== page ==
Snus is the aid that helps most people to quit smoking in Norway. This is according to a study recently published by researchers at the Norwegian Public Health Agency.
Snus, e-cigarettes, chewing gum, patches and prescription medicines. These are all smoking cessation products that are available to consumers. smokers in Norway who want to quit smoking. But how effective are the different tools, and how are they used by Norwegian smokers? Researchers at the Norwegian Institute of Public Health want to find out by analysing statistical data from 1424 people who have quit or tried to quit smoking in recent years.
Snus stands out in the statistics
About a quarter of the smokers in the study had never tried to quit. Among those who had tried, half did not use any tool at all in their last attempt. Compared to e-cigarettes, nicotine medicines and prescription drugs such as varenicline (champix), 'cold turkey' was associated with the same proportion of successful attempts as the use of the tools. Snus was the only thing that stood out in the statistics.
"Snus was the only aid that really had an effect. At the same time, the results indicate that access to many aids, whether they are medicines, e-cigarettes or stop-smoking apps, is important for more people to stop smoking," writes The researchers in the report
The researchers were surprised that neither traditional nicotine medicines nor e-cigarettes could be linked to more successful quit attempts in Norway. The results are contrary to large international studies.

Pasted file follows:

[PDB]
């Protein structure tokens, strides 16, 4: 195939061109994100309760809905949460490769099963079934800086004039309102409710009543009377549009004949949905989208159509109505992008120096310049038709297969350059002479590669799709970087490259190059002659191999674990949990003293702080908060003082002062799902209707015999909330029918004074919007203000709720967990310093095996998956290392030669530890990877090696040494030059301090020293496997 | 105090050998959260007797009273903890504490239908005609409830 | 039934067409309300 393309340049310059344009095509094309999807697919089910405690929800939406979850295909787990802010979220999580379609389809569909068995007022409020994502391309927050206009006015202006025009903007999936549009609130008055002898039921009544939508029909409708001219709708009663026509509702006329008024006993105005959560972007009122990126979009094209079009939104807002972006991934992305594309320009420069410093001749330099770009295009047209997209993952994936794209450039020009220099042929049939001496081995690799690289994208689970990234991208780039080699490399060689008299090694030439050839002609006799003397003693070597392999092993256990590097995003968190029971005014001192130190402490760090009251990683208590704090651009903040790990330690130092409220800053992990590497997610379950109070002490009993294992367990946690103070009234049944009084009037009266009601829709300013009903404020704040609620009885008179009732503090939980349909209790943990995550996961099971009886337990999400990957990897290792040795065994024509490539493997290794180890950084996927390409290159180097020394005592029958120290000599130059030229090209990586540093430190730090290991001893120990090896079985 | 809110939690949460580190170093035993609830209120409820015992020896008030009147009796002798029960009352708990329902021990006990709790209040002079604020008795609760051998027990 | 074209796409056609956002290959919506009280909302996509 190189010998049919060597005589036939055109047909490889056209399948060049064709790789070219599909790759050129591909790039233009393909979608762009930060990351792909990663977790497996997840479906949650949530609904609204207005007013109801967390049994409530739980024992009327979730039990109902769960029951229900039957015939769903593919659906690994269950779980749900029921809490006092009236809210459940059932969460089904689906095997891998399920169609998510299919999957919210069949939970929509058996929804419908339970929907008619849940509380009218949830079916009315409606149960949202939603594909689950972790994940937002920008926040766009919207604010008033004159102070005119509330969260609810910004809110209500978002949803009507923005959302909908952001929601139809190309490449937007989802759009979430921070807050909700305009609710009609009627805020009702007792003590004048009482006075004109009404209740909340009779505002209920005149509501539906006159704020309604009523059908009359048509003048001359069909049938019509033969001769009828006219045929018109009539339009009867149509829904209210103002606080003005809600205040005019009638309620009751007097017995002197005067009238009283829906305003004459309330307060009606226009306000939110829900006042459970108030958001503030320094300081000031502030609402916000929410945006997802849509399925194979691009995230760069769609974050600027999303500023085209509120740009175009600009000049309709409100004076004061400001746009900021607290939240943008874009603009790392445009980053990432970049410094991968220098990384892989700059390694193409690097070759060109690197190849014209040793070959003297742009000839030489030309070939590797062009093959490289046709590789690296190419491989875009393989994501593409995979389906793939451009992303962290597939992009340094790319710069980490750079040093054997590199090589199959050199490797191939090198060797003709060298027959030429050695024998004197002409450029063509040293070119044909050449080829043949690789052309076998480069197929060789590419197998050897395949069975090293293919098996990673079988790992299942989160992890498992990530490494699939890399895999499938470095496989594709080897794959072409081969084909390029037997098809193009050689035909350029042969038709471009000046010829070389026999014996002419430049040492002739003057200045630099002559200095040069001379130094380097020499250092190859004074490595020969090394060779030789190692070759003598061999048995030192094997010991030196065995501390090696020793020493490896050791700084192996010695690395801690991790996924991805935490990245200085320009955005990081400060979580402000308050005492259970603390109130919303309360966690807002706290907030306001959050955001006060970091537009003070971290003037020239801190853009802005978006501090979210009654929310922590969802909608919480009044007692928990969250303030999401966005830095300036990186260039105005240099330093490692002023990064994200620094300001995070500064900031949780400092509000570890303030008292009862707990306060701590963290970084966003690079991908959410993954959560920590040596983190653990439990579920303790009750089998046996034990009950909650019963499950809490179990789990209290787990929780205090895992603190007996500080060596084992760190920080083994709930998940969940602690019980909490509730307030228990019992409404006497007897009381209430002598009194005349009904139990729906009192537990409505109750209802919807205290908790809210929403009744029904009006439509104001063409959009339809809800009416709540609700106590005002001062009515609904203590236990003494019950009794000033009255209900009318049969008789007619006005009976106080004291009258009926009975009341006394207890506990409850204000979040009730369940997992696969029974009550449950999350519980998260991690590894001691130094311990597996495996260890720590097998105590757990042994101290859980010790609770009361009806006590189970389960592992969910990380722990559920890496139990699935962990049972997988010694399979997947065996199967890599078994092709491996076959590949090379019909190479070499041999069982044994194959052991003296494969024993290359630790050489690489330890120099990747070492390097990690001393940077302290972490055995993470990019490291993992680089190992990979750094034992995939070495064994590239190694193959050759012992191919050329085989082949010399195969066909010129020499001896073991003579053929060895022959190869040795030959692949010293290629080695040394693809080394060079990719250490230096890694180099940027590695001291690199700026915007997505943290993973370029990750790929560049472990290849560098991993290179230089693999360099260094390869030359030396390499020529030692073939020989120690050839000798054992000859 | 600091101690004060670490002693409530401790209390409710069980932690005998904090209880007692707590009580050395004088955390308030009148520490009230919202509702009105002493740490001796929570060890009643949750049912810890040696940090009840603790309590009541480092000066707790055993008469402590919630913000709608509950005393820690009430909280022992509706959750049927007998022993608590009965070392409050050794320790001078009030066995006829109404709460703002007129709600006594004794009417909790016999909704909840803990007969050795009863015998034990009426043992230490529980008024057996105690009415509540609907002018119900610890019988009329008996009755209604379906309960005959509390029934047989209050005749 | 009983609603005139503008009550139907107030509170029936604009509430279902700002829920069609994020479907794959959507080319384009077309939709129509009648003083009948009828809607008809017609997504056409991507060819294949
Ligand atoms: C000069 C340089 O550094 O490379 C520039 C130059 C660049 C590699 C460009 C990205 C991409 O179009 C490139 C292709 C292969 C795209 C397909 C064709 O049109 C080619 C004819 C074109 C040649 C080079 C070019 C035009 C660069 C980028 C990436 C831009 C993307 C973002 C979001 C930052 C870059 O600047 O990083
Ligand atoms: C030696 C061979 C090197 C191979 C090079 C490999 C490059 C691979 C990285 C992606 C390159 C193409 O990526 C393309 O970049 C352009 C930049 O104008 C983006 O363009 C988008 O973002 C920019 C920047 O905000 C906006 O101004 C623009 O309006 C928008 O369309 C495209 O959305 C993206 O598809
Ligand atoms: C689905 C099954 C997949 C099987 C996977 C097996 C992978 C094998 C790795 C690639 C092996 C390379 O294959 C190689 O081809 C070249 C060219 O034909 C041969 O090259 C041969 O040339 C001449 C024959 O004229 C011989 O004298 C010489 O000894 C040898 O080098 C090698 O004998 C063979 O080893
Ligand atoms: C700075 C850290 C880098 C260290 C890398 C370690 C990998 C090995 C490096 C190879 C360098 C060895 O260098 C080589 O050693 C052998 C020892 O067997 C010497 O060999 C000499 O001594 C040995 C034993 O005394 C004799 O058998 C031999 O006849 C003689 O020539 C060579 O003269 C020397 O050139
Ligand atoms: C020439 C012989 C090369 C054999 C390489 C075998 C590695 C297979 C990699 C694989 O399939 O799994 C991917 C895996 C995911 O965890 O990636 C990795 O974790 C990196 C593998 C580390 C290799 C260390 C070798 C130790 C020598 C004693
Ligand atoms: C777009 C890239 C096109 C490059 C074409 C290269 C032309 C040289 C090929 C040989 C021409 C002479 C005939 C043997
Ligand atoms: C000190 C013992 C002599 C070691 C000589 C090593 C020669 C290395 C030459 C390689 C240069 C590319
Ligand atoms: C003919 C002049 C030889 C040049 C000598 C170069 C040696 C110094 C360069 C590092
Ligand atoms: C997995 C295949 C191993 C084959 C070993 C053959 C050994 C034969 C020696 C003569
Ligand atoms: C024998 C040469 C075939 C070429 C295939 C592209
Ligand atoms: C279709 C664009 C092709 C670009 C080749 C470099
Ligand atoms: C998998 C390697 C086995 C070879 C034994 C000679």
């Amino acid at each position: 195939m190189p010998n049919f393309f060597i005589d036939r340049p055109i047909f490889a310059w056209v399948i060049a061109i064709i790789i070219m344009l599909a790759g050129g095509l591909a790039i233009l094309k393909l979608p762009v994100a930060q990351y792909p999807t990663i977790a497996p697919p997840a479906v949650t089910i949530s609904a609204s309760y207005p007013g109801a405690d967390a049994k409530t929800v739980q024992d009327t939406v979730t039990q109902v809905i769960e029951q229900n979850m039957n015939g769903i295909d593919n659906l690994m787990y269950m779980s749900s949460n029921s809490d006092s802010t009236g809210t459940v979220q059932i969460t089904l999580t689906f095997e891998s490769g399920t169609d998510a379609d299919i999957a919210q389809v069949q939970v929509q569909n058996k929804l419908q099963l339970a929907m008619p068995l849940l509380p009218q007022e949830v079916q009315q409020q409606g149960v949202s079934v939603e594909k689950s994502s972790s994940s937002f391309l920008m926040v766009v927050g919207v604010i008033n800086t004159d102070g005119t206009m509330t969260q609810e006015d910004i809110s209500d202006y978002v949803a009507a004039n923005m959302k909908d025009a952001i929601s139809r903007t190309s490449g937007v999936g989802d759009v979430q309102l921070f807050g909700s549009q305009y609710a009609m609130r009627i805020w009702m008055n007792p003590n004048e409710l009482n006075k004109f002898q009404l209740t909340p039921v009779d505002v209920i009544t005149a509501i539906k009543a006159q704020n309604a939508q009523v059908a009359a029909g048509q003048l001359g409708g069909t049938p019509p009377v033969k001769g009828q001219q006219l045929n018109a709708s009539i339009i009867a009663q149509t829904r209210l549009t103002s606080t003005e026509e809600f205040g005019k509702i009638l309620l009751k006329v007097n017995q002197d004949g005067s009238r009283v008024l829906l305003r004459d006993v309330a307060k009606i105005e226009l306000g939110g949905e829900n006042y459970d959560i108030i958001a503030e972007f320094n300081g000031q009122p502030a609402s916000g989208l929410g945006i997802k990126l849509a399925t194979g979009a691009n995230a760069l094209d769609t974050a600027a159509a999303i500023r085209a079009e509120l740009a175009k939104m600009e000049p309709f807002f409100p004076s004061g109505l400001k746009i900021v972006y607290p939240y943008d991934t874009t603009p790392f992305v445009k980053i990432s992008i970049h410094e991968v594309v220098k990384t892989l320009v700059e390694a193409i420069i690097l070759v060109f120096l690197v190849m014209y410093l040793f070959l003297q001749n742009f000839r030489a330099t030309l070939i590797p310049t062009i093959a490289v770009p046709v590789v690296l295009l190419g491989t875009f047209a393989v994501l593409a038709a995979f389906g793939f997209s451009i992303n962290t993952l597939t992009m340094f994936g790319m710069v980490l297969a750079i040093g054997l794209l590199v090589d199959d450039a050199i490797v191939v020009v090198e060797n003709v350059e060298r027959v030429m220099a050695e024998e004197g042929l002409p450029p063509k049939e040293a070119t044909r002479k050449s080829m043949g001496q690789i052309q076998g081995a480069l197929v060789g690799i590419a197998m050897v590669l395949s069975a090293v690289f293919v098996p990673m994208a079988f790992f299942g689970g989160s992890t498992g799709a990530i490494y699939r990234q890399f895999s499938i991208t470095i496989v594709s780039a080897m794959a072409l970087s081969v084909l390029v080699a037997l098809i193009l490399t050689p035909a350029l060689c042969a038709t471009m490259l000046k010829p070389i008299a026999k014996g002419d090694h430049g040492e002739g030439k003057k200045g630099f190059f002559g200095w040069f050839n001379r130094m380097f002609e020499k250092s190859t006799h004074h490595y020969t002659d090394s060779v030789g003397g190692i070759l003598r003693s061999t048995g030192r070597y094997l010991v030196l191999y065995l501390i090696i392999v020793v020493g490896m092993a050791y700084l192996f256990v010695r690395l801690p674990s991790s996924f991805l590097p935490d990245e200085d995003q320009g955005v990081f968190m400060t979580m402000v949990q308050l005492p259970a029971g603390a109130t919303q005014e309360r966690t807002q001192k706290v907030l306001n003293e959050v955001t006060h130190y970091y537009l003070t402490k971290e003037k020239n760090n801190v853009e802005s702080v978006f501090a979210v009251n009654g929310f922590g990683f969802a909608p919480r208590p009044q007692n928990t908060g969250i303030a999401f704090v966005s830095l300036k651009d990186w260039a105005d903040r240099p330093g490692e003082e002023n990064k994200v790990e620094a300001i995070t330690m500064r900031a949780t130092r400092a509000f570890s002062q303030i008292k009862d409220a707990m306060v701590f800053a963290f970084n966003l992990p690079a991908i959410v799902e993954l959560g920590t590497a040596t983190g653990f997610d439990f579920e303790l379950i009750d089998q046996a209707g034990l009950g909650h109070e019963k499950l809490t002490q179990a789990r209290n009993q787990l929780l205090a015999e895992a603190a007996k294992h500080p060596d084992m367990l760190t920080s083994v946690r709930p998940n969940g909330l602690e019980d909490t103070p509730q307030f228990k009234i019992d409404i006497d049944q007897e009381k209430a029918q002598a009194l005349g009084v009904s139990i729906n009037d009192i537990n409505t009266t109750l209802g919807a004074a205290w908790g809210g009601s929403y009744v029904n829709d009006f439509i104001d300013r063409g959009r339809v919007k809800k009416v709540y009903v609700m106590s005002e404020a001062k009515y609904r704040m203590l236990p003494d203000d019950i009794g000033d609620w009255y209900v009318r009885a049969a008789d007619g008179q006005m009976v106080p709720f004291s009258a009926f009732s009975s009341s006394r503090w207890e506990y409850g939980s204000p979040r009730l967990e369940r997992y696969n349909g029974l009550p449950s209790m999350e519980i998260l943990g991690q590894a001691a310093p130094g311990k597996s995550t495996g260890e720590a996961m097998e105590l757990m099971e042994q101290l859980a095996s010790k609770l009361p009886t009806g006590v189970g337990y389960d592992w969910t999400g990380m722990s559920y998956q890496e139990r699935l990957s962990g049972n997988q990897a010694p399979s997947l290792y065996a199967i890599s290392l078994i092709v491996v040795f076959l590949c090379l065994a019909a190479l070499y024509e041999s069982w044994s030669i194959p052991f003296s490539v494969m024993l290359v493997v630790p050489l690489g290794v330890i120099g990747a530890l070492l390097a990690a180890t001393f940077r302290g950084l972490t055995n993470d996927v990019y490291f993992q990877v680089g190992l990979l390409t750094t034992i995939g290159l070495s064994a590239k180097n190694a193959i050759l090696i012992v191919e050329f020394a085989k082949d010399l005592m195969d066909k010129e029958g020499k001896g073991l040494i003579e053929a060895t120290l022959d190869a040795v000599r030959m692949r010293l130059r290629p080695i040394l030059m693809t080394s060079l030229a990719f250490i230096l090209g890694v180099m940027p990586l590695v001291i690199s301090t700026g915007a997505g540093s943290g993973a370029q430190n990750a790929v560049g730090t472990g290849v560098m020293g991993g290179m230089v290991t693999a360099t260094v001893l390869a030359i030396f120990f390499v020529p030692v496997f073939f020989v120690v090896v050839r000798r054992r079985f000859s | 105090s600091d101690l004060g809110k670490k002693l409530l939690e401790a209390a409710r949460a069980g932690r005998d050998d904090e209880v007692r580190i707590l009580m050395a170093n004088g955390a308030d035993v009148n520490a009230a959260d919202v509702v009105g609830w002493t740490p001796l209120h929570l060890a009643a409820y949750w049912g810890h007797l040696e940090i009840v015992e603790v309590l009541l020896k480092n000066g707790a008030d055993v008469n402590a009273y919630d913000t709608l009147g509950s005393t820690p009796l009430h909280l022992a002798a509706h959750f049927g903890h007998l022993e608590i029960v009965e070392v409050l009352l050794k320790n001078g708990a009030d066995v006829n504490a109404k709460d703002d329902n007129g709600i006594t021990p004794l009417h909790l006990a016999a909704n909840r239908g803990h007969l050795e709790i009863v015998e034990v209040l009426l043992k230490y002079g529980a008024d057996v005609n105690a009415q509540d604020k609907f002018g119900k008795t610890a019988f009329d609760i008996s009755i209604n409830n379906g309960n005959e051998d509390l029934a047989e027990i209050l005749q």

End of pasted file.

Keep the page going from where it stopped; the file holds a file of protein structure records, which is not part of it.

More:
"We have seen in previous studies, including Cochrane Reviews, that e-cigarettes have the potential to help significantly more people quit smoking, compared to, for example, nicotine medicines. We could not see such an association in Norway." The researchers write.
E-cigs difficult to access
The explanation may lie in how the availability of e-cigarettes looks like in Norway. E-liquid with nicotine is illegal to sell, and requires the user to import it themselves.
"Although nicotine liquids are relatively easy to purchase from abroad in online stores, the lack of physical availability may be a barrier that leads some of those who want to try e-cigarettes for smoking cessation to use nicotine-free liquids instead. This is especially true for individuals who mistakenly believe that nicotine is the most harmful ingredient in cigarettes," the researchers write.
Fear of nicotine
When it comes to traditional nicotine medicines, the researchers have a similar explanation, although so-called NRT products are openly available in Norway.
"NRT is the nicotine product recommended by health authorities as an effective cessation aid. However, despite ample marketing and high availability, with sales from grocery stores and pharmacies, our study found no association with smoking cessation. Low doses of nicotine have been reported as one of the limitations of NRT products as a substitute for cigarettes, which becomes apparent in real-world settings, without any behavioural support." the researchers write.